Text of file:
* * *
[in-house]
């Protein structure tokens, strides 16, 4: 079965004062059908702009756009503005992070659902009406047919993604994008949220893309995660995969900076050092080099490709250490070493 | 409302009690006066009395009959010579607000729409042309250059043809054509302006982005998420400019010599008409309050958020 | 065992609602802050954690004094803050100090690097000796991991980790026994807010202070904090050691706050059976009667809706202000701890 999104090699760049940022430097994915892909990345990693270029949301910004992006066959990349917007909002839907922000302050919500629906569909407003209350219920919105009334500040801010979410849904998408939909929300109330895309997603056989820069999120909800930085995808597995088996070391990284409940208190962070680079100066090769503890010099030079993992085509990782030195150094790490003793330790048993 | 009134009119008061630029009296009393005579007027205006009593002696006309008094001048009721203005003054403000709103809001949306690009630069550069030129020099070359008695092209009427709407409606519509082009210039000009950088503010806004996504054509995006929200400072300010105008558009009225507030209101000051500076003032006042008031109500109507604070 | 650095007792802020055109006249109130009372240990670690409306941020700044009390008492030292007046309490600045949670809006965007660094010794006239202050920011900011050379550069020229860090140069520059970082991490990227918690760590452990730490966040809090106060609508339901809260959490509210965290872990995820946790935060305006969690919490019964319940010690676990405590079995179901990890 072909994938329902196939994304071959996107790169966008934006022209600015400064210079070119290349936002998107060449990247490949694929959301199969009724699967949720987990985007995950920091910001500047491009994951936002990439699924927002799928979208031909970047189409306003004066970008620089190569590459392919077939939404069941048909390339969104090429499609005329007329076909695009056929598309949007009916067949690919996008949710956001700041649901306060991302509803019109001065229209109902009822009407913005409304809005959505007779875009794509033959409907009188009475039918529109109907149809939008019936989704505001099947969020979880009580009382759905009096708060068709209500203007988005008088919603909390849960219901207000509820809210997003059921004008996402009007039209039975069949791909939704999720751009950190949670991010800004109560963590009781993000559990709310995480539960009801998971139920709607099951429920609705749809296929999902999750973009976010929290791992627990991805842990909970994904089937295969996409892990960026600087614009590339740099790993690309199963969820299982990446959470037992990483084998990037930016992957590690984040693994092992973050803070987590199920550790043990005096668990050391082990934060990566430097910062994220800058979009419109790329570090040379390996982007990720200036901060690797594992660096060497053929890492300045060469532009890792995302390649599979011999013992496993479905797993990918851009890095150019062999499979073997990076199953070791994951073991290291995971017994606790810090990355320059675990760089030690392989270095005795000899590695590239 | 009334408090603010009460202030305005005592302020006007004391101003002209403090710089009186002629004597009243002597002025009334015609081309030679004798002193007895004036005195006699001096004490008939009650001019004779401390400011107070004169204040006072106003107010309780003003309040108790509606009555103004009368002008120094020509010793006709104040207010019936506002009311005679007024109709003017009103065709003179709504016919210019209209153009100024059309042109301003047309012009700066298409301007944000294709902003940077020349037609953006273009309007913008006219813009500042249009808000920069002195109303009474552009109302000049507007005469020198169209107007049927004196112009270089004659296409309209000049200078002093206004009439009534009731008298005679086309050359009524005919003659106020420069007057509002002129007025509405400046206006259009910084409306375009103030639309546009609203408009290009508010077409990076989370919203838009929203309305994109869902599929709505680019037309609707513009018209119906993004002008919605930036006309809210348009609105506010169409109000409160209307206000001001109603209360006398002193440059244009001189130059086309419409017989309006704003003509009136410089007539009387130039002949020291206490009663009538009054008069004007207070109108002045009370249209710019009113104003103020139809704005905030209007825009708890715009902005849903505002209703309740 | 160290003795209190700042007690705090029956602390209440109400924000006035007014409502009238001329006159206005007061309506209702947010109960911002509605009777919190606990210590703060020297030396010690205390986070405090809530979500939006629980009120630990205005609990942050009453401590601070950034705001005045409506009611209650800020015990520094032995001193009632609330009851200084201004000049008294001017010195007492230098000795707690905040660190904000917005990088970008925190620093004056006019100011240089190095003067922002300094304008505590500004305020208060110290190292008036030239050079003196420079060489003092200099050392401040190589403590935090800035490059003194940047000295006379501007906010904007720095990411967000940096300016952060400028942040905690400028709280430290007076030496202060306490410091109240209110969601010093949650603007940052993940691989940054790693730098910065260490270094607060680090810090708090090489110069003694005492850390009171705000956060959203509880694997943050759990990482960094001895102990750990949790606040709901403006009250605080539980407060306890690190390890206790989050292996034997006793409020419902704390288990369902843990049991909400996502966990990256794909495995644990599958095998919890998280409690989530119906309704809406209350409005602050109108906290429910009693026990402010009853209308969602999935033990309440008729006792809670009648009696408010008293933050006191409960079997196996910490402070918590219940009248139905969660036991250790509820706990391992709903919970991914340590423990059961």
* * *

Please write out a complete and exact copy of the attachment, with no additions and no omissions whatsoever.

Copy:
[in-house]
């Protein structure tokens, strides 16, 4: 079965004062059908702009756009503005992070659902009406047919993604994008949220893309995660995969900076050092080099490709250490070493 | 409302009690006066009395009959010579607000729409042309250059043809054509302006982005998420400019010599008409309050958020 | 065992609602802050954690004094803050100090690097000796991991980790026994807010202070904090050691706050059976009667809706202000701890 999104090699760049940022430097994915892909990345990693270029949301910004992006066959990349917007909002839907922000302050919500629906569909407003209350219920919105009334500040801010979410849904998408939909929300109330895309997603056989820069999120909800930085995808597995088996070391990284409940208190962070680079100066090769503890010099030079993992085509990782030195150094790490003793330790048993 | 009134009119008061630029009296009393005579007027205006009593002696006309008094001048009721203005003054403000709103809001949306690009630069550069030129020099070359008695092209009427709407409606519509082009210039000009950088503010806004996504054509995006929200400072300010105008558009009225507030209101000051500076003032006042008031109500109507604070 | 650095007792802020055109006249109130009372240990670690409306941020700044009390008492030292007046309490600045949670809006965007660094010794006239202050920011900011050379550069020229860090140069520059970082991490990227918690760590452990730490966040809090106060609508339901809260959490509210965290872990995820946790935060305006969690919490019964319940010690676990405590079995179901990890 072909994938329902196939994304071959996107790169966008934006022209600015400064210079070119290349936002998107060449990247490949694929959301199969009724699967949720987990985007995950920091910001500047491009994951936002990439699924927002799928979208031909970047189409306003004066970008620089190569590459392919077939939404069941048909390339969104090429499609005329007329076909695009056929598309949007009916067949690919996008949710956001700041649901306060991302509803019109001065229209109902009822009407913005409304809005959505007779875009794509033959409907009188009475039918529109109907149809939008019936989704505001099947969020979880009580009382759905009096708060068709209500203007988005008088919603909390849960219901207000509820809210997003059921004008996402009007039209039975069949791909939704999720751009950190949670991010800004109560963590009781993000559990709310995480539960009801998971139920709607099951429920609705749809296929999902999750973009976010929290791992627990991805842990909970994904089937295969996409892990960026600087614009590339740099790993690309199963969820299982990446959470037992990483084998990037930016992957590690984040693994092992973050803070987590199920550790043990005096668990050391082990934060990566430097910062994220800058979009419109790329570090040379390996982007990720200036901060690797594992660096060497053929890492300045060469532009890792995302390649599979011999013992496993479905797993990918851009890095150019062999499979073997990076199953070791994951073991290291995971017994606790810090990355320059675990760089030690392989270095005795000899590695590239 | 009334408090603010009460202030305005005592302020006007004391101003002209403090710089009186002629004597009243002597002025009334015609081309030679004798002193007895004036005195006699001096004490008939009650001019004779401390400011107070004169204040006072106003107010309780003003309040108790509606009555103004009368002008120094020509010793006709104040207010019936506002009311005679007024109709003017009103065709003179709504016919210019209209153009100024059309042109301003047309012009700066298409301007944000294709902003940077020349037609953006273009309007913008006219813009500042249009808000920069002195109303009474552009109302000049507007005469020198169209107007049927004196112009270089004659296409309209000049200078002093206004009439009534009731008298005679086309050359009524005919003659106020420069007057509002002129007025509405400046206006259009910084409306375009103030639309546009609203408009290009508010077409990076989370919203838009929203309305994109869902599929709505680019037309609707513009018209119906993004002008919605930036006309809210348009609105506010169409109000409160209307206000001001109603209360006398002193440059244009001189130059086309419409017989309006704003003509009136410089007539009387130039002949020291206490009663009538009054008069004007207070109108002045009370249209710019009113104003103020139809704005905030209007825009708890715009902005849903505002209703309740 | 160290003795209190700042007690705090029956602390209440109400924000006035007014409502009238001329006159206005007061309506209702947010109960911002509605009777919190606990210590703060020297030396010690205390986070405090809530979500939006629980009120630990205005609990942050009453401590601070950034705001005045409506009611209650800020015990520094032995001193009632609330009851200084201004000049008294001017010195007492230098000795707690905040660190904000917005990088970008925190620093004056006019100011240089190095003067922002300094304008505590500004305020208060110290190292008036030239050079003196420079060489003092200099050392401040190589403590935090800035490059003194940047000295006379501007906010904007720095990411967000940096300016952060400028942040905690400028709280430290007076030496202060306490410091109240209110969601010093949650603007940052993940691989940054790693730098910065260490270094607060680090810090708090090489110069003694005492850390009171705000956060959203509880694997943050759990990482960094001895102990750990949790606040709901403006009250605080539980407060306890690190390890206790989050292996034997006793409020419902704390288990369902843990049991909400996502966990990256794909495995644990599958095998919890998280409690989530119906309704809406209350409005602050109108906290429910009693026990402010009853209308969602999935033990309440008729006792809670009648009696408010008293933050006191409960079997196996910490402070918590219940009248139905969660036991250790509820706990391992709903919970991914340590423990059961």